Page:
Bull markets rarely move in straight lines

Corn fundamentals remain highly bullish in the current geopolitical environment, but bull markets can suffer sudden and brutal corrections.

The chart shows the severe decline from the April $8.27 per bushel peak to the July $5.615 low, a 32% plunge, the bulk of which occurred during the week of July 11. At the $6.93 level, corn futures were at the midpoint of the 2022 price range. 

Meanwhile, inflation has increased the cost of producing a corn bushel. Higher energy, labor, equipment, financing, and other expenses support the current prices and higher levels. Moreover, Russia is the leading fertilizer exporter, and it has punished “unfriendly” countries supporting Ukraine by limiting or stopping fertilizer exports. Fertilizer prices have soared, and availabilities are scarce in 2022. The bottom line is the prospects for higher corn prices remain high in the current geopolitical environment. 

CORN is the ETF product that tracks the corn futures arena

I favor buying corn on price weakness over the coming weeks and months. The most direct route for a trading or investment position in the corn market is via the futures and futures options on the CME’s CBOT division, which is the world’s most liquid corn futures market. For those looking to participate in the corn market without venturing into the futures arena, the Teucrium Corn ETF (CORN) provides an alternative. At $27.67 per share, CORN had over $216.1 million in assets under management. The ETF trades an average of 272,198 shares daily and charges a 1.14% management fee. CORN is a highly transparent ETF, and its fund summary states:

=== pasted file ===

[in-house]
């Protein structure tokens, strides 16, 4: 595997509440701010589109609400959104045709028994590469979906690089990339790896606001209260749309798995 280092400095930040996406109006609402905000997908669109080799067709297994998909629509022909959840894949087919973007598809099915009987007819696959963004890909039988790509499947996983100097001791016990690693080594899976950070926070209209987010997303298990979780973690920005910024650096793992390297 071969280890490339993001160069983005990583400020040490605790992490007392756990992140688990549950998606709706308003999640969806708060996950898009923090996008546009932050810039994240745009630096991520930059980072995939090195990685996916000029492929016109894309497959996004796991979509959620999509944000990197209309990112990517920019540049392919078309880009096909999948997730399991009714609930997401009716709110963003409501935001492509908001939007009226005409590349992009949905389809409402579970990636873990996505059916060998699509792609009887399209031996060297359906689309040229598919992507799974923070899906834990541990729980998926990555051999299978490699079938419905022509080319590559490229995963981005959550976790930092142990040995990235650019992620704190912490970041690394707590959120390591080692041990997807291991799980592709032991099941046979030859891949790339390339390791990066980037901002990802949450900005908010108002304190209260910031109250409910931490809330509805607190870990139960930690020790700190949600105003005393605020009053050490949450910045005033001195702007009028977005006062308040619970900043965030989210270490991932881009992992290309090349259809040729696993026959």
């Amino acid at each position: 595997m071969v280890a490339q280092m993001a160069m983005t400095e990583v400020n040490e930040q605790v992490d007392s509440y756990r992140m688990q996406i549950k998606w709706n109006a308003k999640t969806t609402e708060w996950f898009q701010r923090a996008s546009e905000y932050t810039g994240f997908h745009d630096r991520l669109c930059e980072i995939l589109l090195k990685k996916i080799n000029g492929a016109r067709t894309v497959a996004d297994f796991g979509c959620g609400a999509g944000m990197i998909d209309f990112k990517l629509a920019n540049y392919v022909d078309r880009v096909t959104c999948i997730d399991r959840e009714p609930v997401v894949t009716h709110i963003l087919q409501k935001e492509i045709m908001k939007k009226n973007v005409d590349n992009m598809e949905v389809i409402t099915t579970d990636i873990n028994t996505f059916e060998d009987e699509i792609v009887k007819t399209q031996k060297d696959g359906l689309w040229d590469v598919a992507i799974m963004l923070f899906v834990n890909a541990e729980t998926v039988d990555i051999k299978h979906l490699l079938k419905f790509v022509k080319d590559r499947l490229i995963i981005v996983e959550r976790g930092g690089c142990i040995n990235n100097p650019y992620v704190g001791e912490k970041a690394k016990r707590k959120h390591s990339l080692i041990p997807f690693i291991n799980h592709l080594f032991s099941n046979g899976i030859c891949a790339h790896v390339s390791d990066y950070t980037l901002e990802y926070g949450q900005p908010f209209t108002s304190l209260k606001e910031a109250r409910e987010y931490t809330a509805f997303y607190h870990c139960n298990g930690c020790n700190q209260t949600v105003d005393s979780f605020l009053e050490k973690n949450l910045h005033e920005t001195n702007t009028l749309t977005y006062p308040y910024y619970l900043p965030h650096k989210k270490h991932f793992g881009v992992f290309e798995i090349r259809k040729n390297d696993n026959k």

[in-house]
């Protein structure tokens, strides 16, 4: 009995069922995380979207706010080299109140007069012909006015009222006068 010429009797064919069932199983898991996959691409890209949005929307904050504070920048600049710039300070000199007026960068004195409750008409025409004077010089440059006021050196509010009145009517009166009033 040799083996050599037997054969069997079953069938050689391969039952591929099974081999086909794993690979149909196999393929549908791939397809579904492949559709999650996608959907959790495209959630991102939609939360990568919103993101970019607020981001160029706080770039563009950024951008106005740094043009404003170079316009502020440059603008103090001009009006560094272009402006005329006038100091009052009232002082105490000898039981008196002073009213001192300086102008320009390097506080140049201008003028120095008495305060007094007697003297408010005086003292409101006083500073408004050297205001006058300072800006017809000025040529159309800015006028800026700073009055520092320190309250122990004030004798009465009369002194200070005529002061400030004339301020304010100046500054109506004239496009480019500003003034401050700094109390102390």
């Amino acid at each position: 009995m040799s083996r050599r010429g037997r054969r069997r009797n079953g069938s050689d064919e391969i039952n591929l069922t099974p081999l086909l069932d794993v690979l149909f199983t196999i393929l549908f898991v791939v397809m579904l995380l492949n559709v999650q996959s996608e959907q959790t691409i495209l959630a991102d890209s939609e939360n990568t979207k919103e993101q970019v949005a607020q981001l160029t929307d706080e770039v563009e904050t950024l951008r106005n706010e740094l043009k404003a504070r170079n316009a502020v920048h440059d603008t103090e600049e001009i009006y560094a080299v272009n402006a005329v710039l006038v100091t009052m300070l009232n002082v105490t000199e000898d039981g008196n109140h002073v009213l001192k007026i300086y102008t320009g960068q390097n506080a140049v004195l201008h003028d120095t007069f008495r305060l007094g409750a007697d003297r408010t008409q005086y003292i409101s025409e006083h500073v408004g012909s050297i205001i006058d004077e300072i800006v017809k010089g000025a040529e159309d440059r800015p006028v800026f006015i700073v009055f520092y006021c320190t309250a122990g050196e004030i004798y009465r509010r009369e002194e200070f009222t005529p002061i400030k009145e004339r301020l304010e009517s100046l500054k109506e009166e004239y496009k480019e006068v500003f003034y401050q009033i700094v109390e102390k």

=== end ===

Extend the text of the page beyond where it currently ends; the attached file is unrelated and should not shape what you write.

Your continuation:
The CORN ETF tends to hold three actively traded CBOT corn futures contracts, limiting the risk during roll periods when the active month contract rolls to the next period. Meanwhile, the most volatility tends to occur in the active contract, so the ETF often underperforms the nearby corn futures during rallies and outperforms the futures contract when the price corrects. 

Corn is one of the commodities in the crosshairs of the war in Ukraine. While the weather tends to drive prices higher or lower in typical years, 2022 is anything but an ordinary period. Geopolitics is the most influential factor for the path of least resistance of the coarse grain until peace breaks out in Ukraine and tensions between Russia and the US and NATO countries ease. 

More Grain News from Barchart

On the date of publication, Andrew Hecht did not have (either directly or indirectly) positions in any of the securities mentioned in this article. All information and data in this article is solely for informational purposes.